“Does Aristotle's Political Theory Rest on ..
Aristotle’s Politics Essays | GradeSaver
This enables us to see how Aristotle's treatment of the intellectualvirtues does give greater content and precision to the doctrine of themean. The best standard is the one adopted by the philosopher; thesecond-best is the one adopted by the political leader. In eithercase, it is the exercise of an intellectual virtue that provides aguideline for making important quantitative decisions. This supplementto the doctrine of the mean is fully compatible with Aristotle'sthesis that no set of rules, no matter how long and detailed, obviatesthe need for deliberative and ethical virtue. If one chooses the lifeof a philosopher, one should keep the level of one's resources highenough to secure the leisure necessary for such a life, but not sohigh that one's external equipment becomes a burden and a distractionrather than an aid to living well. That gives one a firmer idea of howto hit the mean, but it still leaves the details to be worked out. Thephilosopher will need to determine, in particular situations, wherejustice lies, how to spend wisely, when to meet or avoida danger, and so on. All of the normal difficulties of ethical liferemain, and they can be solved only by means of a detailedunderstanding of the particulars of each situation. Having philosophyas one's ultimate aim does not put an end to the need for developingand exercising practical wisdom and the ethical virtues.
Essays Aristotle's Politics Aristotle’s Politics Essays ..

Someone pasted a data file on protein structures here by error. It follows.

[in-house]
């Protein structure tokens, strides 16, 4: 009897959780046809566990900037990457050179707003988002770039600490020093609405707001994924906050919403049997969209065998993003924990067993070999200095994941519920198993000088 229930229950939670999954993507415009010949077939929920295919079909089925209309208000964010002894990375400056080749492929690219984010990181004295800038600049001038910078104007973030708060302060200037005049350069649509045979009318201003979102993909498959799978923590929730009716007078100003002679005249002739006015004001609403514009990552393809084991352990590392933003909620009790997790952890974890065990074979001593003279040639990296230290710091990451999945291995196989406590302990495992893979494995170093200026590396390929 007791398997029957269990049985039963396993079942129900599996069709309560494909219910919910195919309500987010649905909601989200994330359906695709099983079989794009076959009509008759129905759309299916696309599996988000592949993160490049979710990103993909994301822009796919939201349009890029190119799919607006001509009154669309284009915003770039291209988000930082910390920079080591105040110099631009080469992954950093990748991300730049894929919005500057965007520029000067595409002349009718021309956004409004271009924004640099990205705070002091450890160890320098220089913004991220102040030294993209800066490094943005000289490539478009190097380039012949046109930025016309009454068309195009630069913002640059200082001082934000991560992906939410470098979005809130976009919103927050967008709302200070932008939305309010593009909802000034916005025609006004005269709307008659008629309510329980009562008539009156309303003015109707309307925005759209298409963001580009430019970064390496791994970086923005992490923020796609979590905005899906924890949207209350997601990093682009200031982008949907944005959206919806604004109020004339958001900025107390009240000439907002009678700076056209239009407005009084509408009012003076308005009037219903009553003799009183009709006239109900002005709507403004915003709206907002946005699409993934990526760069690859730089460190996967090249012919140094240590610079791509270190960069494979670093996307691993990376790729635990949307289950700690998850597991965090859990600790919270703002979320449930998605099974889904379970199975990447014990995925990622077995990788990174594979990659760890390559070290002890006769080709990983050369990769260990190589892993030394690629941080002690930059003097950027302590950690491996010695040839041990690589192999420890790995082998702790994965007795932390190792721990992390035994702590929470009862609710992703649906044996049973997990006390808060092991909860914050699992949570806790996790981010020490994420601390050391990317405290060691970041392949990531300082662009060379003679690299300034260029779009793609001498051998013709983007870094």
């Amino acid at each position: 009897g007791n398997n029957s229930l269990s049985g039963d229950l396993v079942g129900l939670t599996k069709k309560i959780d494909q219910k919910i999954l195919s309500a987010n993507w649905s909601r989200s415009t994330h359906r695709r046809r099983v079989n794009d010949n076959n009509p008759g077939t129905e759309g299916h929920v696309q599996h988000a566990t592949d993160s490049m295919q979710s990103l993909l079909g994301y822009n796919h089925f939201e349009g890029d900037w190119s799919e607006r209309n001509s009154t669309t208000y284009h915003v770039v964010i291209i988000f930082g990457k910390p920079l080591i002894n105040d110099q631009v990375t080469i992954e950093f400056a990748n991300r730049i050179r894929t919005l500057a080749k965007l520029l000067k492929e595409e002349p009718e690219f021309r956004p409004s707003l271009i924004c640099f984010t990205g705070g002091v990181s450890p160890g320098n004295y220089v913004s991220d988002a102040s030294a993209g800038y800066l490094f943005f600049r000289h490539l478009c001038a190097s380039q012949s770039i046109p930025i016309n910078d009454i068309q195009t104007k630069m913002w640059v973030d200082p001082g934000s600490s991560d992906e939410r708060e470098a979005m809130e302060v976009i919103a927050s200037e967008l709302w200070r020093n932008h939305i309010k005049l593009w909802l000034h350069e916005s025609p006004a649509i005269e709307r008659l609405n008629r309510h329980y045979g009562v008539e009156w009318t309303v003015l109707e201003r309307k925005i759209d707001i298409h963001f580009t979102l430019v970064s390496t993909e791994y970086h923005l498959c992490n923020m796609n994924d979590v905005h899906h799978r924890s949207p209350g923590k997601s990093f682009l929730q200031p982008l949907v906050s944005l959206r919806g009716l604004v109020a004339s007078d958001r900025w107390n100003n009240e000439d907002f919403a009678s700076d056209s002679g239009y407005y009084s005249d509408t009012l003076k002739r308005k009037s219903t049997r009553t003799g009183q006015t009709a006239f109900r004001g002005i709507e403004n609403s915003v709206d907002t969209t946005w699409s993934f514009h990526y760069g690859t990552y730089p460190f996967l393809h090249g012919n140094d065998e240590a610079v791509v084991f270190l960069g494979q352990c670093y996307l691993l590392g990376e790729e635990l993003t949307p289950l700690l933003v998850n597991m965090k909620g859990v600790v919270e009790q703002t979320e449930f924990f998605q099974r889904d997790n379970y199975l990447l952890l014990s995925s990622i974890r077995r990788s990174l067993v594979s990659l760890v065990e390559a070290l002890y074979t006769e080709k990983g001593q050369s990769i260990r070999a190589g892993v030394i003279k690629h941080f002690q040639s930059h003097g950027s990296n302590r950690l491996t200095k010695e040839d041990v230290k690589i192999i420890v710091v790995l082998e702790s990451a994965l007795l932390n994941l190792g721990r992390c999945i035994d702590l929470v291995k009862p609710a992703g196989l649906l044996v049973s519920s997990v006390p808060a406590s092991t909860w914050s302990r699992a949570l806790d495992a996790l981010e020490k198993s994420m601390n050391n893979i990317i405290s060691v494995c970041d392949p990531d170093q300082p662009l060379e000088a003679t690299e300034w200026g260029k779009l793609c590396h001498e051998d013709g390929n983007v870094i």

Aristotle makes it clear that the number of people with whom one cansustain the kind of relationship he calls a perfect friendship isquite small (IX.10). Even if one lived in a city populated entirely byperfectly virtuous citizens, the number with whom one could carry on afriendship of the perfect type would be at most a handful. For hethinks that this kind of friendship can exist only when one spends agreat deal of time with the other person, participating in jointactivities and engaging in mutually beneficial behavior; and onecannot cooperate on these close terms with every member of thepolitical community. One may well ask why this kind of closefriendship is necessary for happiness. If one lived in a communityfilled with good people, and cooperated on an occasional basis witheach of them, in a spirit of good will and admiration, would that notprovide sufficient scope for virtuous activity and a well-lived life?Admittedly, close friends are often in a better position to benefiteach other than are fellow citizens, who generally have littleknowledge of one's individual circumstances. But this only shows thatit is advantageous to be on the receiving end of a friend's help. Themore important question for Aristotle is why one needs to be on thegiving end of this relationship. And obviously the answer cannot bethat one needs to give in order to receive; that would turn activelove for one's friend into a mere means to the benefits received.